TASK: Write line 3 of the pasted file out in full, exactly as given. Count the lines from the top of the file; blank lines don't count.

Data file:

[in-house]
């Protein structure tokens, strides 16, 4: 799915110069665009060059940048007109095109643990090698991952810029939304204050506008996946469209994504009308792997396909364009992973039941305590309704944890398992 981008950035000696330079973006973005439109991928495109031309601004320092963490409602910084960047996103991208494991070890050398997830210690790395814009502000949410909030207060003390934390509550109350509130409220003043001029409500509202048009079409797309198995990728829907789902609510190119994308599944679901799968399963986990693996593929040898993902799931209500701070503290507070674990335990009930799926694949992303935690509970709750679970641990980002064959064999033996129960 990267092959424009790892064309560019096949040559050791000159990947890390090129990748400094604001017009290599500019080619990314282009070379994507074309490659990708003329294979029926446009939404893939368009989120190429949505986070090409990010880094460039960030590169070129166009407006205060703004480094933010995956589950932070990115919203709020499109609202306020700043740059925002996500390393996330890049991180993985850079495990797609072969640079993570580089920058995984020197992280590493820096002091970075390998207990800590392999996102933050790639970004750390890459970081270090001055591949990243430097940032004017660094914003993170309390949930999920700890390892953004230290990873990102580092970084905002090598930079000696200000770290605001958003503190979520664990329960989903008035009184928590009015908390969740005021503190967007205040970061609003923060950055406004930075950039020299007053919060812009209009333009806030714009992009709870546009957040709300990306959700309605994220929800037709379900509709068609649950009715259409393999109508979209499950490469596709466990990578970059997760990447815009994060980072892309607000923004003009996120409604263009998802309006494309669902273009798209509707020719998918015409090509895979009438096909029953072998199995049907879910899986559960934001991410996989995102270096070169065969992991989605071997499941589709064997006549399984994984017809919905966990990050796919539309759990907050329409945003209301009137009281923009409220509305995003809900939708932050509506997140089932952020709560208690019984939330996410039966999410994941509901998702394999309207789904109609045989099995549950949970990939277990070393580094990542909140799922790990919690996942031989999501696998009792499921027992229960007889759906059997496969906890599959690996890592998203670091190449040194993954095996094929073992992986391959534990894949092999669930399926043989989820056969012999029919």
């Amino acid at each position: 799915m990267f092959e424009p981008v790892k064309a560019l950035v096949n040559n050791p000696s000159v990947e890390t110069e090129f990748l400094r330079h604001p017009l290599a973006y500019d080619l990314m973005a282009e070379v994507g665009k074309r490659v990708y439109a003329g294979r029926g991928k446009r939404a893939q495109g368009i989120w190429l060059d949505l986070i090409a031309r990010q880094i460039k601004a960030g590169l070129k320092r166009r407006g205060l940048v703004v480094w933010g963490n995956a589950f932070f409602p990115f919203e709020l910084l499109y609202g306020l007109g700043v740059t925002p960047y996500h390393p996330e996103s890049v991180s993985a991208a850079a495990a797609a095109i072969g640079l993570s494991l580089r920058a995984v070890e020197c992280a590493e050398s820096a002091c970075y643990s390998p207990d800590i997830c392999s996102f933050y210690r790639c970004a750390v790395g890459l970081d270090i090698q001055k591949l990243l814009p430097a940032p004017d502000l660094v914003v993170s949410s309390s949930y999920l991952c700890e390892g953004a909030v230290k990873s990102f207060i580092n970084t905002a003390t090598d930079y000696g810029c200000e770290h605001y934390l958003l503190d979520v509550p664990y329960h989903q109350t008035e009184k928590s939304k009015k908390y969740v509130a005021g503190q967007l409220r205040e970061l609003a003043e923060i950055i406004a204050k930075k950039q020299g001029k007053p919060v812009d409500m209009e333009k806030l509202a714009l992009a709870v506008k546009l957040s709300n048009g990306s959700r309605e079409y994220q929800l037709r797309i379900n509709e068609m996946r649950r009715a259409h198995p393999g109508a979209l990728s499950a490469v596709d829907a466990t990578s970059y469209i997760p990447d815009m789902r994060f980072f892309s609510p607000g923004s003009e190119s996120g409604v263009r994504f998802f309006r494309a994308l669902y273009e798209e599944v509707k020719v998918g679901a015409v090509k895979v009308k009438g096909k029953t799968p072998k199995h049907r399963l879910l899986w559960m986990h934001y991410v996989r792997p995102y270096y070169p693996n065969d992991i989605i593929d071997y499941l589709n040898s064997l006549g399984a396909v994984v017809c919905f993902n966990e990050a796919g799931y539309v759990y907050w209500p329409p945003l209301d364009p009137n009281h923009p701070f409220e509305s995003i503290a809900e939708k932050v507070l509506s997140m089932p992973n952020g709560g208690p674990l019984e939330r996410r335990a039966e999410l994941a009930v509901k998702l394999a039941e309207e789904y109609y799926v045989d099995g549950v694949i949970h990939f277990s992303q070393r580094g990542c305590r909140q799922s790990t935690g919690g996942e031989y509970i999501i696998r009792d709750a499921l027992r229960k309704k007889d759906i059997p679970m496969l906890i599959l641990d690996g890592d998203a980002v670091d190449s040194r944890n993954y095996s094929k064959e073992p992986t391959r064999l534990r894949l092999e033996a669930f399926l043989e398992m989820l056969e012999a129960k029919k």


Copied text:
């Amino acid at each position: 799915m990267f092959e424009p981008v790892k064309a560019l950035v096949n040559n050791p000696s000159v990947e890390t110069e090129f990748l400094r330079h604001p017009l290599a973006y500019d080619l990314m973005a282009e070379v994507g665009k074309r490659v990708y439109a003329g294979r029926g991928k446009r939404a893939q495109g368009i989120w190429l060059d949505l986070i090409a031309r990010q880094i460039k601004a960030g590169l070129k320092r166009r407006g205060l940048v703004v480094w933010g963490n995956a589950f932070f409602p990115f919203e709020l910084l499109y609202g306020l007109g700043v740059t925002p960047y996500h390393p996330e996103s890049v991180s993985a991208a850079a495990a797609a095109i072969g640079l993570s494991l580089r920058a995984v070890e020197c992280a590493e050398s820096a002091c970075y643990s390998p207990d800590i997830c392999s996102f933050y210690r790639c970004a750390v790395g890459l970081d270090i090698q001055k591949l990243l814009p430097a940032p004017d502000l660094v914003v993170s949410s309390s949930y999920l991952c700890e390892g953004a909030v230290k990873s990102f207060i580092n970084t905002a003390t090598d930079y000696g810029c200000e770290h605001y934390l958003l503190d979520v509550p664990y329960h989903q109350t008035e009184k928590s939304k009015k908390y969740v509130a005021g503190q967007l409220r205040e970061l609003a003043e923060i950055i406004a204050k930075k950039q020299g001029k007053p919060v812009d409500m209009e333009k806030l509202a714009l992009a709870v506008k546009l957040s709300n048009g990306s959700r309605e079409y994220q929800l037709r797309i379900n509709e068609m996946r649950r009715a259409h198995p393999g109508a979209l990728s499950a490469v596709d829907a466990t990578s970059y469209i997760p990447d815009m789902r994060f980072f892309s609510p607000g923004s003009e190119s996120g409604v263009r994504f998802f309006r494309a994308l669902y273009e798209e599944v509707k020719v998918g679901a015409v090509k895979v009308k009438g096909k029953t799968p072998k199995h049907r399963l879910l899986w559960m986990h934001y991410v996989r792997p995102y270096y070169p693996n065969d992991i989605i593929d071997y499941l589709n040898s064997l006549g399984a396909v994984v017809c919905f993902n966990e990050a796919g799931y539309v759990y907050w209500p329409p945003l209301d364009p009137n009281h923009p701070f409220e509305s995003i503290a809900e939708k932050v507070l509506s997140m089932p992973n952020g709560g208690p674990l019984e939330r996410r335990a039966e999410l994941a009930v509901k998702l394999a039941e309207e789904y109609y799926v045989d099995g549950v694949i949970h990939f277990s992303q070393r580094g990542c305590r909140q799922s790990t935690g919690g996942e031989y509970i999501i696998r009792d709750a499921l027992r229960k309704k007889d759906i059997p679970m496969l906890i599959l641990d690996g890592d998203a980002v670091d190449s040194r944890n993954y095996s094929k064959e073992p992986t391959r064999l534990r894949l092999e033996a669930f399926l043989e398992m989820l056969e012999a129960k029919k």